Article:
An already-reeling Atlantic City suffered another loss last week when Toronto-based Brookfield Asset Management cancelled its plan to buy the shuttered Revel Casino. Already, four Atlantic City casinos have closed this year, and one more, the Trump Taj Mahal, is slated to close in December.
Brookfield Asset Management had planned to spend $110 million to buy Revel and turn it into a casino-hotel. Revel, which opened in 2012, filed for bankruptcy twice before closing in September 2014. Apparently, a power plant attached to the casino had higher-than-anticipated operating costs, which left Revel in the red from its opening through its closing. The recession, Superstorm Sandy and casino openings in Pennsylvania contributed to the decline in A.C. casino revenue.
Melissa Coley, spokeswoman for Brookfield, claimed that a bondholder disagreement over casino debt scuttled the deal. Revel would have been Brookfield’s second casino in the United States, after the Hard Rock Hotel and Casino Las Vegas. A Revel spokesperson declined to comment on the news.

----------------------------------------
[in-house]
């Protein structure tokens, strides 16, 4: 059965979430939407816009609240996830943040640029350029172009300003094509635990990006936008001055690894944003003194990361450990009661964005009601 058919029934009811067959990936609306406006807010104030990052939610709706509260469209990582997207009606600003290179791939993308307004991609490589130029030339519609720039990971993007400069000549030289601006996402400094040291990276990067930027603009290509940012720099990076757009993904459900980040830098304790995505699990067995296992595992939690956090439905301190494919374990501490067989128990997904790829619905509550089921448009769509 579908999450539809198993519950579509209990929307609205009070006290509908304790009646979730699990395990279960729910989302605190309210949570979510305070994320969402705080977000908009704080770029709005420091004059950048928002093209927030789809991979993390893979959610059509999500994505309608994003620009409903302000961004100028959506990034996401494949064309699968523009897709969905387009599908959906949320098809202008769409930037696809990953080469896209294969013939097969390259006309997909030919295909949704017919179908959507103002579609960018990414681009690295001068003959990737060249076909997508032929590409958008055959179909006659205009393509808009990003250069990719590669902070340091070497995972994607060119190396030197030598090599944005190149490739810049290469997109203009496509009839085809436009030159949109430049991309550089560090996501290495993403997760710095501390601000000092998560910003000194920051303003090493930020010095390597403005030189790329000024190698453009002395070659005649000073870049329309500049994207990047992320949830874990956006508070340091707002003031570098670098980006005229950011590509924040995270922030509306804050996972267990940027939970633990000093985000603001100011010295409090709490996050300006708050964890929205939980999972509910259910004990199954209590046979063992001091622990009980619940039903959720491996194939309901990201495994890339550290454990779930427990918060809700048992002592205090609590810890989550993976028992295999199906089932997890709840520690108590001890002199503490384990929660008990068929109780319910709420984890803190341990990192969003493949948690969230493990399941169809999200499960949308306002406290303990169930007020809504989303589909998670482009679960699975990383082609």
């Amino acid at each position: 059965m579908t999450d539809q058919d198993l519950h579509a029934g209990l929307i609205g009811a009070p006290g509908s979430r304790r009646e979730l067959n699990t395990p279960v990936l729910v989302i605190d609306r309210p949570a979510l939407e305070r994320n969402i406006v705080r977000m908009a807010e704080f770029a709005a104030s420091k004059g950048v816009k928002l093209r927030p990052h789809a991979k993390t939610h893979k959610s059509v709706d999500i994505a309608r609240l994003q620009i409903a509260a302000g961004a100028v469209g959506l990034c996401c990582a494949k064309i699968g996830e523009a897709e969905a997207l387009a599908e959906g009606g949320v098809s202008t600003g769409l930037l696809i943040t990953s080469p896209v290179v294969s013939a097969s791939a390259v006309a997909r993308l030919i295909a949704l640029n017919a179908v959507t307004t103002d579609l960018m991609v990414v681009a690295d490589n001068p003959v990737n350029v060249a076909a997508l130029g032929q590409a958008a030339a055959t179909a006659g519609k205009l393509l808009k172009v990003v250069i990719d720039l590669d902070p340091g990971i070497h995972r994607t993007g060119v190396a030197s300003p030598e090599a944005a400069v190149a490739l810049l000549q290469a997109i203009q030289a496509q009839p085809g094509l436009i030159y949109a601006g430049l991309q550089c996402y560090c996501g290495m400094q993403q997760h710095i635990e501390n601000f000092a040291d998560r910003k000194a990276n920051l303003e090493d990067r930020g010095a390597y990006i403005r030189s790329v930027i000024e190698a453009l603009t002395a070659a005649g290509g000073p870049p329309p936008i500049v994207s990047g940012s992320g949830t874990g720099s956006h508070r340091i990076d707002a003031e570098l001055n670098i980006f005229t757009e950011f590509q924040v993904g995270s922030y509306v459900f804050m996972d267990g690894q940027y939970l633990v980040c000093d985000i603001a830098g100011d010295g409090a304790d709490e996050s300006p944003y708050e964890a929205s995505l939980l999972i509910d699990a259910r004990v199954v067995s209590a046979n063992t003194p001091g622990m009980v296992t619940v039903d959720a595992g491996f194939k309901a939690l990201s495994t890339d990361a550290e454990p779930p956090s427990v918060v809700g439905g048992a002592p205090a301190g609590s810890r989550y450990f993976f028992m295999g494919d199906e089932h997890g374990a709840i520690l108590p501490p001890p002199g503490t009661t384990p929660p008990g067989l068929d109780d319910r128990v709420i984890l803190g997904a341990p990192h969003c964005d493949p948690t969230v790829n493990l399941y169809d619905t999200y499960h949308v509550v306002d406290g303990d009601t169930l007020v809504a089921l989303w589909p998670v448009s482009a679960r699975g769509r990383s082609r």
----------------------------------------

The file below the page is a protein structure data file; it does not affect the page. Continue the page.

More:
Meanwhile, Revel owes $32 million in back taxes and is fighting Atlantic City’s efforts to collect on the monies owed through a tax sale, CBS Local reports.
A Florida developer who had bid on Revel during a bankruptcy auction, Glen Staub, may still be interested in purchasing the closed casino and opening it as an academy, CTV News reports. Should this happen, Revel would get a second life, albeit not as a gaming facility.
Previously, Staub had challenged Brookfield’s $110 million purchase offer, arguing that a conflict of interest occurred because the attorney who brokered the deal had represented Brookfield in the past before representing Revel’s interests at auction. Staub had offered $90 million for Revel, ABC reported.
Atlantic City Mayor Don Guardian said, “Although Brookfield would have been a good fit for Atlantic City, we will continue to attract new investors. Atlantic City is a resilient city, and better days are still ahead of us.”